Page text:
Description of the structure of a language, consisting of the sounds (see phonology); the meaningful combinations of these sounds into words or parts of words, called morphemes; and the arrangement of the morphemes into phrases and sentences, called syntax.
[Gr.,=significant] in general, the study of the relationship between words and meanings. The empirical study of word meanings and sentence meanings in existing languages is a branch of linguistics; the abstract study of meaning in relation to language or symbolic logic systems is a branch of philosophy.
From Dictionary of Linguistics and Phonetics A traditional term for the study of the rules governing the way words are combined to form sentences in a language. In this use, syntax is opposed to morphology, the study of word structure.
[Lat.,=point], the use of special signs in writing to clarify how words are used; the term also refers to the signs themselves. In every language, besides the sounds of the words that are strung together there are other features, such as tone, accent, and pauses, that are equally significant (see grammar and phonetics).
Grammatical part of speech for what someone or something does, experiences, or is. Verbs are of crucial importance to the construction of the sentence. The rules governing the correct use and spelling of verbs are complex, involving consideration of number, voice, mood, aspect, and tense.
From Good Word Guide Nouns are the names of things, places, or people. The main division of nouns is into ‘countable’ and ‘uncountable’: countable nouns are those which can be preceded by a or the, or by a number or word denoting number . . . Uncountable nouns are nouns of mass.
From Dictionary of Linguistics and Phonetics A term used in the grammatical classification of words to refer to a heterogeneous group of items whose most frequent function is to specify the mode of action of the verb.
From The Princeton Encyclopedia of Poetry and Poetics A poet’s deliberate incorporation of identifiable elements from other sources, preceding or contemporaneous, textual or extratextual. A. may be used merely to display knowledge, as in some Alexandrian poems; to appeal to those sharing experience or knowledge with the poet; or to enrich a poem by incorporating further meaning.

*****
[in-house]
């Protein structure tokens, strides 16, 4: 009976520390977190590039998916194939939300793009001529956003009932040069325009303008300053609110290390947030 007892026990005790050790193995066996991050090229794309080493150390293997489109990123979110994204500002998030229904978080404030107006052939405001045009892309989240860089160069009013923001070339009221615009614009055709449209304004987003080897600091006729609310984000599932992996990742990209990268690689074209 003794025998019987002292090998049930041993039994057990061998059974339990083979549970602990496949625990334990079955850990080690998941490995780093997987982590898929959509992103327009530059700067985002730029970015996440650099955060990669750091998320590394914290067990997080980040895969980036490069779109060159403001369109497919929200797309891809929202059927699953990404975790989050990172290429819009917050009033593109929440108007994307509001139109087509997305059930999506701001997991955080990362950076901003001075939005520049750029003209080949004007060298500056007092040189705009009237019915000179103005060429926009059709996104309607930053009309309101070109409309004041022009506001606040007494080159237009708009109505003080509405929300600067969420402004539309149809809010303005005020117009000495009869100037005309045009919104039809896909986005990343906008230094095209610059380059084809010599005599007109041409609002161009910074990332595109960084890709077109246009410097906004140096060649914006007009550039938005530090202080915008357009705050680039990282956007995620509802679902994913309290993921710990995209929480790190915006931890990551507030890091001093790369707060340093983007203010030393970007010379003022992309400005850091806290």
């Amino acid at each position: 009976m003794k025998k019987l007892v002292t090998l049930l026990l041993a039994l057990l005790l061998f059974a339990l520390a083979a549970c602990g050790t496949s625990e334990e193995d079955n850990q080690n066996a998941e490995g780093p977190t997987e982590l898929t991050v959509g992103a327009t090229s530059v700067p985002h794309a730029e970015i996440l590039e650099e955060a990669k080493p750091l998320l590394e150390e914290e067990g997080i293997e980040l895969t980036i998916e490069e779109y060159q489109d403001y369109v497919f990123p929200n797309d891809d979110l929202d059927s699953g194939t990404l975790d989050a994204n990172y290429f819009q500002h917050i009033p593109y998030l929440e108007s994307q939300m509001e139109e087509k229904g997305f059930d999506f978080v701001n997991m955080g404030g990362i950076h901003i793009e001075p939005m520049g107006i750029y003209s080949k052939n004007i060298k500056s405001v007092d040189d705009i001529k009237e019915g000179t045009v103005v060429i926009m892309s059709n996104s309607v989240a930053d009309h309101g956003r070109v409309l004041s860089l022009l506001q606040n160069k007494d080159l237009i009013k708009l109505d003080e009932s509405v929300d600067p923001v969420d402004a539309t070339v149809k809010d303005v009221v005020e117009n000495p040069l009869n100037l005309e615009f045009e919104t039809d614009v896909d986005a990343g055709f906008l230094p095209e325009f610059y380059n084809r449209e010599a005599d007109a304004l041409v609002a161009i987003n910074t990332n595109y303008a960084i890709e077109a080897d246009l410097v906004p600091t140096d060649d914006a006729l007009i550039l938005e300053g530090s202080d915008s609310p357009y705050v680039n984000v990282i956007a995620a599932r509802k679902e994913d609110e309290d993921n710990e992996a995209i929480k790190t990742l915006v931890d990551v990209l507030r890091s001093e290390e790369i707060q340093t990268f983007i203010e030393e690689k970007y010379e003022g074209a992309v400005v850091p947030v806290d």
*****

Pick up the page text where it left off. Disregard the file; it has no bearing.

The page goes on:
From The Princeton Encyclopedia of Poetry and Poetics The repetition of the sound of an initial consonant or consonant cluster in stressed syllables close enough to each other for the ear to be affected.
From The Princeton Encyclopedia of Poetry and Poetics The traditional term for words which seem to imitate the things they refer to, as in this line from Collins’ “Ode to Evening”: “Now the air is hushed, somewhere the weak-eyed bat / With short shrill shriek flits by on leathern wing.”
In the arts, the use of symbols to concentrate or intensify meaning, making the work more subjective than objective. In the visual arts, symbols have been used in works throughout the ages to transmit a message or idea, for example, the religious symbolism of ancient Egyptian art, Gothic art, and Renaissance art.
From The Princeton Encyclopedia of Poetry and Poetics A figure of speech most conservatively defined as an explicit comparison using “like” or “as”—e.g. “black, naked women with necks / wound round and round with wire / like the necks of light bulbs” (Elizabeth Bishop).
Figure of speech using an analogy or close comparison between two things that are not normally treated as if they had anything in common. Metaphor is a common means of extending the uses and references of words.
From Encyclopedia of Postmodernism A trope is a figure of speech that denotes or connotes meaning through a chain of associations. It employs a word or phrase out of its ordinary usage in order to further demonstrate or illustrate a particular idea.
From Encyclopedia of Postmodernism Synecdoche means literally understanding one thing with another; as a rhetorical trope, the substitution of part for whole or vice versa. When defined as the use of an attribute or adjunct as a substitution for that of the thing meant, synecdoche is directly related to metonymy.